ECONOMIC ANALYSIS OF POST HARVEST LOSSES AMONG LEAFY VEGETABLE MARKETERS IN IDEMILI SOUTH LOCAL GOVERNMENT AREA OF ANAMBRA STATE
TABLE OF CONTENT
Table of contents——-vi
List of Tables——–viii
1.1 Background to study—–1
1.2Statement of Problem—–2
1.3Objective of the Study—-3
1.4Justification of the study—-3
2.1Post harvest handling the global status–5
2.2Causes of post harvest losses—-7
2.3Scopes and strategies in reduction of post harvest losses
2.3.1Packing stations and packing—-9
2.3.2Low temperature treatment —-9
2.4 Agricultural marketing—-11
2.5 Market infrastructure—–12
2.6 Marketing margin—–13
3.1Area Scope of Study—–15
3.2Sampling technique and sample size—15
3.3Source of data and research instrument–16
4.0Results and discussion—-17
4.1.0Socio economic characteristics of respondents-17
4.1.1Gender of respondents—-17
4.1.2 Age of respondents—–17
4.1.3Marital status of respondents—-18
4.1.4Educational status of respondents—18
4.1.5 Religion of the respondents—-19
4.1.6 Trade type of the respondents—-19
4.1.7Trading experience of respondents—20
4.1.8Source of supply of the respondents—20
4.1.9Household size of the respondents—21
4.2Trend of purchase and sale of leafy vegetables-22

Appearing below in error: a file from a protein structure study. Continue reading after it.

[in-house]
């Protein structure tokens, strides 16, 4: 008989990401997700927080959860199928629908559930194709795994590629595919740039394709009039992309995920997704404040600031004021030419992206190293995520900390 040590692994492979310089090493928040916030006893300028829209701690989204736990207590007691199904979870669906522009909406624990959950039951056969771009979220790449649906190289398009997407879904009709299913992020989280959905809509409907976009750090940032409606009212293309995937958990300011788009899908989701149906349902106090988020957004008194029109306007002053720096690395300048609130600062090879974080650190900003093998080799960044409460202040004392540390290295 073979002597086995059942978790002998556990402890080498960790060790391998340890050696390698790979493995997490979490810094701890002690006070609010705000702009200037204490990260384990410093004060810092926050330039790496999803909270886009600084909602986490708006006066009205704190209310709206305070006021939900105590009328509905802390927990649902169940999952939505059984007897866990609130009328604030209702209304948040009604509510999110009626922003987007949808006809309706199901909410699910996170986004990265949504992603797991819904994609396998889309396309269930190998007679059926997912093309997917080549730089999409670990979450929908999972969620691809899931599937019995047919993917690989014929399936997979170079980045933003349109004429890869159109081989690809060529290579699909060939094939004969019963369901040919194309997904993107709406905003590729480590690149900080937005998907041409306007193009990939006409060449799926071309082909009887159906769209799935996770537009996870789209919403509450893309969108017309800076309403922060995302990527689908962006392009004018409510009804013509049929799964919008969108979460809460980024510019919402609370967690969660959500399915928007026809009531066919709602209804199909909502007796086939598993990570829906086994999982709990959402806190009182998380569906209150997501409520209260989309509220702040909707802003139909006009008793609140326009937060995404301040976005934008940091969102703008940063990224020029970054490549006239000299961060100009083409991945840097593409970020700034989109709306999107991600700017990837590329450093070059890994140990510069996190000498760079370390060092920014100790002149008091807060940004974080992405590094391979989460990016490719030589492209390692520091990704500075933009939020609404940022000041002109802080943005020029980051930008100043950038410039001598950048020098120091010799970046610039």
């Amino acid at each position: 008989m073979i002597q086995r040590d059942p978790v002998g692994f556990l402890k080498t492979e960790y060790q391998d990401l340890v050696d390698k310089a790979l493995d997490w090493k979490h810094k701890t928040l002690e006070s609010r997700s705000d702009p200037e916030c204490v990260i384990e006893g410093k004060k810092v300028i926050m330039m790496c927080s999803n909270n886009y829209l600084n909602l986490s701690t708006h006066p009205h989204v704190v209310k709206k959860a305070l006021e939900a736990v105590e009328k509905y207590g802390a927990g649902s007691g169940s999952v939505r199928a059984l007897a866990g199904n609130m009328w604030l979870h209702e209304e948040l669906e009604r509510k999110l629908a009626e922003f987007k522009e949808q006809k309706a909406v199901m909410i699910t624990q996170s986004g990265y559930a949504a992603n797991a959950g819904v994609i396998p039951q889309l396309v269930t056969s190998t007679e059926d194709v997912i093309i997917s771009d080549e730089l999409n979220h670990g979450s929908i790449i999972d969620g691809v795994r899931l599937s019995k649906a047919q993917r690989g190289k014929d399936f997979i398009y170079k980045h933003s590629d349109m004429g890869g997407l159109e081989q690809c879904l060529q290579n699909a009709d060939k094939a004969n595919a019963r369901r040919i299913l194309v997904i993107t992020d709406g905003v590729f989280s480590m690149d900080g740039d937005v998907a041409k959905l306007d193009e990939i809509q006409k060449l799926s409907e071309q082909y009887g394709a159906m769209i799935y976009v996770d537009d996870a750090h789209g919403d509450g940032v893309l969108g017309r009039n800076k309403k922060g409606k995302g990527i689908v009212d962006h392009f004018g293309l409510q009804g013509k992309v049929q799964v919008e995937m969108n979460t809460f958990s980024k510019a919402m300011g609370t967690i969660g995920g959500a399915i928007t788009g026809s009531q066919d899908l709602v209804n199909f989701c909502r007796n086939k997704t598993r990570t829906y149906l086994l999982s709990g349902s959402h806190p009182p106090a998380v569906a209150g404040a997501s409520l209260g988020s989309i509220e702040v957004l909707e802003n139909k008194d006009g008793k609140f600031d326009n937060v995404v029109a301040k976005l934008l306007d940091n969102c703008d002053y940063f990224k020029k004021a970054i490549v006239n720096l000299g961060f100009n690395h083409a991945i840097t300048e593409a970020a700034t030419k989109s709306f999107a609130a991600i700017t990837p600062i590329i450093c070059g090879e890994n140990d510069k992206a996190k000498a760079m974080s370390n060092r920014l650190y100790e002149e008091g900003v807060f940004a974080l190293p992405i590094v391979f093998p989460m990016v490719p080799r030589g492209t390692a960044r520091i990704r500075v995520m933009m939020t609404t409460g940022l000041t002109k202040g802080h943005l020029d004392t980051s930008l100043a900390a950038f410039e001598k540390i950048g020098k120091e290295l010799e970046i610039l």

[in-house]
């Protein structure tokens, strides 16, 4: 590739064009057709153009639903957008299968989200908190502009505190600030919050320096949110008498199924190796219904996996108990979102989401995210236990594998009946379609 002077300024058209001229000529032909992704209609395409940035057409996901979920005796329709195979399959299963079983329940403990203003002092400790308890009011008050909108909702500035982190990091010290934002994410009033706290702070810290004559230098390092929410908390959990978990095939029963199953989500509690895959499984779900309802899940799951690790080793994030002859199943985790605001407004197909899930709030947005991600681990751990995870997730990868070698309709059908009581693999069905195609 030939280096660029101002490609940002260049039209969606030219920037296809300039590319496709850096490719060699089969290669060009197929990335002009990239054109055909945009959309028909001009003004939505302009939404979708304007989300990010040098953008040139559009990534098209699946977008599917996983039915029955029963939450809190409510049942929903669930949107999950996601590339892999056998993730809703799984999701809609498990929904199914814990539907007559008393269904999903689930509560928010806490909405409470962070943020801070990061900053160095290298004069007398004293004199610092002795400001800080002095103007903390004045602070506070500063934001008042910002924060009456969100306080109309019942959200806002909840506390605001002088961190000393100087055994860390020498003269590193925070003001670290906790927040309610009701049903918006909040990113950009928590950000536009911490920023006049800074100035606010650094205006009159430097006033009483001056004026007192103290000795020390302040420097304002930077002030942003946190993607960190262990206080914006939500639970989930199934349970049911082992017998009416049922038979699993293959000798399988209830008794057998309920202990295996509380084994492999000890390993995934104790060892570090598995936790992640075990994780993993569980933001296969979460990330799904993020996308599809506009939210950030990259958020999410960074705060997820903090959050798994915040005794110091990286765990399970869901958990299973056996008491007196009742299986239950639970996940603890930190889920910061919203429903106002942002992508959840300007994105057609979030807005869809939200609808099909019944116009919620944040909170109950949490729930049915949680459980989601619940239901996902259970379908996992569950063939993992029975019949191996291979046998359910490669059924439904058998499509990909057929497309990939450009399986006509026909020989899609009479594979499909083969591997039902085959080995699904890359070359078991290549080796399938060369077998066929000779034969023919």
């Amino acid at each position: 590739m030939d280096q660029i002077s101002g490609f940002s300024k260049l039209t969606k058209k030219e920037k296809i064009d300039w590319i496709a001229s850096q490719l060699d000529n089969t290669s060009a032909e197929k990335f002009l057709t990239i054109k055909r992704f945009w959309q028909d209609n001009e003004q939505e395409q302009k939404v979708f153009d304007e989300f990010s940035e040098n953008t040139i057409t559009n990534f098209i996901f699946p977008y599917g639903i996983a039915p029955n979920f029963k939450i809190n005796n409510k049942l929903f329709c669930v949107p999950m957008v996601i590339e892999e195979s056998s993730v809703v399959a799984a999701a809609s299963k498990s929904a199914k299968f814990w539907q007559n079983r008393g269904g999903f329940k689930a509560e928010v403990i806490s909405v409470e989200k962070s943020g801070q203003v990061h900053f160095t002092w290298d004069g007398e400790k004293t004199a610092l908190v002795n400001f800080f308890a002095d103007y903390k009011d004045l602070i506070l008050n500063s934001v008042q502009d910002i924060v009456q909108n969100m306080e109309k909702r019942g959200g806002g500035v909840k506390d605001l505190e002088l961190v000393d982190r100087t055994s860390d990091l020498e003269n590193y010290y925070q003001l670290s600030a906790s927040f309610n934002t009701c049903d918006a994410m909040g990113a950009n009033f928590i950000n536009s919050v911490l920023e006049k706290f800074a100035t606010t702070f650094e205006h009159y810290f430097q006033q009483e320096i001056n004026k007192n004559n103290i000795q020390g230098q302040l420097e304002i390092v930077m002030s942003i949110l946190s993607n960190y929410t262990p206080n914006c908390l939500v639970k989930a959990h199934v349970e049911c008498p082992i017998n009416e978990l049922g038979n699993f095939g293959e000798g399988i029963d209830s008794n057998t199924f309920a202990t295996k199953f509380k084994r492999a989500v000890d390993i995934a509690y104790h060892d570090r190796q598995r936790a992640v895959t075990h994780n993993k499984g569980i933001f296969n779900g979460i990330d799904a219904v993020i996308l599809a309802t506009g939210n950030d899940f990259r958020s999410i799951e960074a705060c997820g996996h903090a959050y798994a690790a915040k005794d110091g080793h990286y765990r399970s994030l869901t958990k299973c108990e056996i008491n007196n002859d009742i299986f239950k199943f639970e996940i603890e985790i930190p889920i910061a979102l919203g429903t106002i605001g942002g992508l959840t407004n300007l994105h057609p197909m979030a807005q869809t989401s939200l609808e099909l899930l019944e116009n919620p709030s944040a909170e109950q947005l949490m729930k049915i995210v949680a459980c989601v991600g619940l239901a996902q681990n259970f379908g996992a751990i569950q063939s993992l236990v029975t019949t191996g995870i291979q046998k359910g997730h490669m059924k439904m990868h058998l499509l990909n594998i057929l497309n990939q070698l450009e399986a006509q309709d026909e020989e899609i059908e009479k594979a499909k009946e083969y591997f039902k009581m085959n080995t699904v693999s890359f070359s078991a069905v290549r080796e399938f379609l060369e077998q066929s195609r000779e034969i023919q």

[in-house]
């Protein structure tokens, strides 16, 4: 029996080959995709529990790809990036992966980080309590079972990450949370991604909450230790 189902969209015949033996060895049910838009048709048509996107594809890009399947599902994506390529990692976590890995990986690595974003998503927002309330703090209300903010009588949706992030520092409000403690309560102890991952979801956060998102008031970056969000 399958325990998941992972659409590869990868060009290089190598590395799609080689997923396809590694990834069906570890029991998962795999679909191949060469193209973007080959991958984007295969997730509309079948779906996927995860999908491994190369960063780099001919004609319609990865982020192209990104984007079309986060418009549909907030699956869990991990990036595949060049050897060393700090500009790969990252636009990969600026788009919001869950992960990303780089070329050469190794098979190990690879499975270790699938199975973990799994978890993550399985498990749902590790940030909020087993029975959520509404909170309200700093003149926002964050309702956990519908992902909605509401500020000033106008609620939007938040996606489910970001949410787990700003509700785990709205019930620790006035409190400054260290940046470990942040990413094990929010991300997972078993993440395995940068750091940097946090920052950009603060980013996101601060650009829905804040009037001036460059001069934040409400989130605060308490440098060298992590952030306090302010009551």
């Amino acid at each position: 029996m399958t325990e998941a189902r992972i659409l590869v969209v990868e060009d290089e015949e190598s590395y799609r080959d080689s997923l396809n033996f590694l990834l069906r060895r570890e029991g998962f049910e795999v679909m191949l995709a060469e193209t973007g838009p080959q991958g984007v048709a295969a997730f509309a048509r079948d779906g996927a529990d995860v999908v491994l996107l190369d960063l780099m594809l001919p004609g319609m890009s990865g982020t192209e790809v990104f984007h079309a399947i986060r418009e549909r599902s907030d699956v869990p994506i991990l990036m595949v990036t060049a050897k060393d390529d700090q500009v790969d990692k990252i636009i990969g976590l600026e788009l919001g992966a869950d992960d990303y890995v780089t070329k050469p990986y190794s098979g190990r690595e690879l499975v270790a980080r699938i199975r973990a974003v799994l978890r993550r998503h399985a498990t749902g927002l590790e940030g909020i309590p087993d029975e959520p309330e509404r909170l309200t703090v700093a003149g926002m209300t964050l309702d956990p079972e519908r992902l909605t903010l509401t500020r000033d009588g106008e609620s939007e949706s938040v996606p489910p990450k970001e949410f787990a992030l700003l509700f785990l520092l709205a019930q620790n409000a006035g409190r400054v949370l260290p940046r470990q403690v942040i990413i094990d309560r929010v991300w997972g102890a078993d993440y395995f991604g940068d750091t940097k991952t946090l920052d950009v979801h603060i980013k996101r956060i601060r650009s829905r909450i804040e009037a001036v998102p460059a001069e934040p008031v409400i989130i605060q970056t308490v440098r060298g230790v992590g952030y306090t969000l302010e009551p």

4.3 Physical and monetary losses associated with difference leafy
4.4 Causes of post harvest losses—-24
4.5 Average marketing margin for leafy vegetable varieties-25
5.0Summary, Conclusion and Recommendation–27
LIST OF TABLES
Table 1: Gender of the respondents—–17
Table 2: Age of the respondents—–18
Table 3: Marital status of the respondents—-18
Table 4: Educational qualification of the respondents–19
Table 5 Religion of the respondents—–19
Table 6: Trade type of the respondents—-20
Table 7: Trade experience of the respondents—20
Table 8: Source of supply of the respondents —21
Table 9 Household size of the respondents —-21
Table 10 Frequency of purchase—–22
Table 11 Quantity of vegetables purchased (Bundle) –23
Table 12: Quantity of daily sales (Bundle)—–23
Table 13: Daily losses per day (units)—–24
Table 14: Monetary losses per bundle (N)—-24
Table 15: Perceived causes of vegetable loss during marketing -25
Table 16: Average marketing margin per bundle —26